IE: I think we’re living in this time where people are getting more comfortable with redefining what things look like because I had heard for so long, “Oh, until you quit your 9-to-5, you’re not an entrepreneur.” I’ve always been someone who says, “Why not?” If anything, my role in corporate has made me a stronger founder. Coming from a really big and successful company, I knew that process and communication is how you can grow and scale. And if all of the ideas are inside your head and you can’t communicate that, it’s super frustrating for people who work with you. They don’t want to be chasing you all around. Looking in from the outside, a lot of folks might think, “It’s just a bunch of friends who create these big things.” But Culture Con doesn’t happen just because we like it. It happens because there’s really smart people who have a lot of processes set up together.

For me, or for anyone who’s doubting themselves because they don’t feel like they’re ready, it’s a little ironic because until you put something out into the world, you can’t critique it until it gets critiqued. It can’t be better. So you’ve just got to start.

RR: I feel like this whole idea of a side hustle kind of diminishes what a lot of people are doing, which is running full-fledged businesses, regardless of whether or not you’re full-time somewhere else. So in thinking about labels, you call yourself the founder of CCNYC. Is that something that you thought about or decided on? Did you ever consider saying “CEO” or a different title?

IE: It’s funny that you say that, because I just graduated to founder and CEO and I realized that it was all about my mentality. I had imposter syndrome, questioning myself: Am I a CEO? Did I earn that right? I don’t want to be a “girlboss.” When you walk into a room, do you believe you are who you say you are? And if you don’t believe you are that person, that’s how you show up in the world. So a lot of people saw things in me before I saw things in me. My dad was like, “You have a business.” I was like, “No, Dad, it’s not.” He was like, “Please get an LLC.” I’m glad I listened to him because I didn’t see what he saw. So sometimes you have to borrow other people’s power until you start believing you’re what other people say you are.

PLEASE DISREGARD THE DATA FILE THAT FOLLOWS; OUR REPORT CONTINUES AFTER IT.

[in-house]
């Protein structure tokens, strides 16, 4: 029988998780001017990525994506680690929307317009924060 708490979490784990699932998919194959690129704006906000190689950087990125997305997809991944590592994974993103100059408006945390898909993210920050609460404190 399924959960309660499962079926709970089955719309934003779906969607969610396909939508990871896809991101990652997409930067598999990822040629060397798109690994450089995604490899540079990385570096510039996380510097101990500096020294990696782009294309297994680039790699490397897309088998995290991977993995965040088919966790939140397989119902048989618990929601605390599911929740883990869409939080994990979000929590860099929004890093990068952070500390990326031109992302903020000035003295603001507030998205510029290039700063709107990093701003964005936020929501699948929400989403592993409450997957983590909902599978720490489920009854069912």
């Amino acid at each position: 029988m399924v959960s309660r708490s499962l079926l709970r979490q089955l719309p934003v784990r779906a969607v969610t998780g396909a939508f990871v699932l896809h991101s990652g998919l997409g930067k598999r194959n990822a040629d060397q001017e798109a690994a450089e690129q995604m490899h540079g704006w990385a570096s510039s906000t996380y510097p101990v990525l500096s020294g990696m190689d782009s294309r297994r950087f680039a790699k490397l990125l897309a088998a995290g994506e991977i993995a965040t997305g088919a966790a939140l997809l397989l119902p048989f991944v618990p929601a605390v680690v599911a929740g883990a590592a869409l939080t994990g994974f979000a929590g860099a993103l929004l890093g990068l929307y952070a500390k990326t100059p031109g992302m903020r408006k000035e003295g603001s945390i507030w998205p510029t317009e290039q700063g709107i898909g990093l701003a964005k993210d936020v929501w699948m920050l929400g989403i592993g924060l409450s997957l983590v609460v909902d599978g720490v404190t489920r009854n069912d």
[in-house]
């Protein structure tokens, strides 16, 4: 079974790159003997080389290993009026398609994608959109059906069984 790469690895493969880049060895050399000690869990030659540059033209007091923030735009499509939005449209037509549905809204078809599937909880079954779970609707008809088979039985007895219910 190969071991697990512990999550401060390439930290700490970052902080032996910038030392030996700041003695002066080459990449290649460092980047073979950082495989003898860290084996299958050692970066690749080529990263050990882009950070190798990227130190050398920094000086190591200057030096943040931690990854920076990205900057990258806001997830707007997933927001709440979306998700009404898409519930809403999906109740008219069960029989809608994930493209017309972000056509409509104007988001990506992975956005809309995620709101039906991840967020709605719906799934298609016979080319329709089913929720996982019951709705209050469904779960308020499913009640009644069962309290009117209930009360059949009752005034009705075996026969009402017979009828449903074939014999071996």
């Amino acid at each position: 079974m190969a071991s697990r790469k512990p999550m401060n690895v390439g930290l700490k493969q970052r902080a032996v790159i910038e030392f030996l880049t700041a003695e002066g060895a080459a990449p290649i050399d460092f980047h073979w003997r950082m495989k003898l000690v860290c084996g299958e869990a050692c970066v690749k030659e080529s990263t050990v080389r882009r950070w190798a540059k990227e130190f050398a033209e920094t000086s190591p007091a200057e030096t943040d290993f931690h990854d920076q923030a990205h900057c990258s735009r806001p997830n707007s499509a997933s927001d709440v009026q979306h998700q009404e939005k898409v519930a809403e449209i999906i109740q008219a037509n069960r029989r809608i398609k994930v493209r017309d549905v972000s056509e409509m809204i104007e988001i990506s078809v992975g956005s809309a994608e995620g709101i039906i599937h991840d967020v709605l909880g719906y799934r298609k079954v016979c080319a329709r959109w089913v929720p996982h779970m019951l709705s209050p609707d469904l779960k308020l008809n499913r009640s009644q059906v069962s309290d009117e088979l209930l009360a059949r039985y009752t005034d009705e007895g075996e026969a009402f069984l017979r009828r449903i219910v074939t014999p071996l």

RR: That’s such a gold nugget right there. I totally agree. No one’s going to take you seriously until you take yourself seriously. Throughout all my years, I’ve gotten a lot of advice whiplash — one person says this, another person says that, and then suddenly you’re like, “what the f*ck am I going to do?” So, what’s the worst advice anybody’s ever given you? 

IE: Oh, man. I’ve gotten some bad advice. Some really great advice, too. But I think one piece of bad advice I got was that we should be growing a lot quicker, or we should do Culture Con in South Africa. But sometimes people are vicariously living through your vision or your dream. You just have to discern in terms of where the advice is coming from and has this person gone where I’m going? Sometimes people are scared because I’ve gotten advice that the venue was too big for Culture Con last year and there’s no way we were going to fill it. And this person was more senior than me. So I was terrified that we couldn’t do it.I remember almost having an anxiety attack because we had signed the line at this huge venue. But we did it. So, no matter who’s giving you advice, you just kind of have to ask yourself: Have they done this before? If not, maybe just take it with a grain of salt. 

RR: Yeah, it’s all about considering the source. Before our time is up, I do want to touch quickly on what the next year is looking like for y’all? What’s on the docket for CCNYC?

IE: Creative curriculum is going to come back. We’re excited to reimagine a Culture Con. She took a little hiatus in 2020, but we’re excited to figure out what it looks like in this new world. Also, just continuing to be a resource for the community. So I think one of the things for us is just asking the community what they want more of and then building it.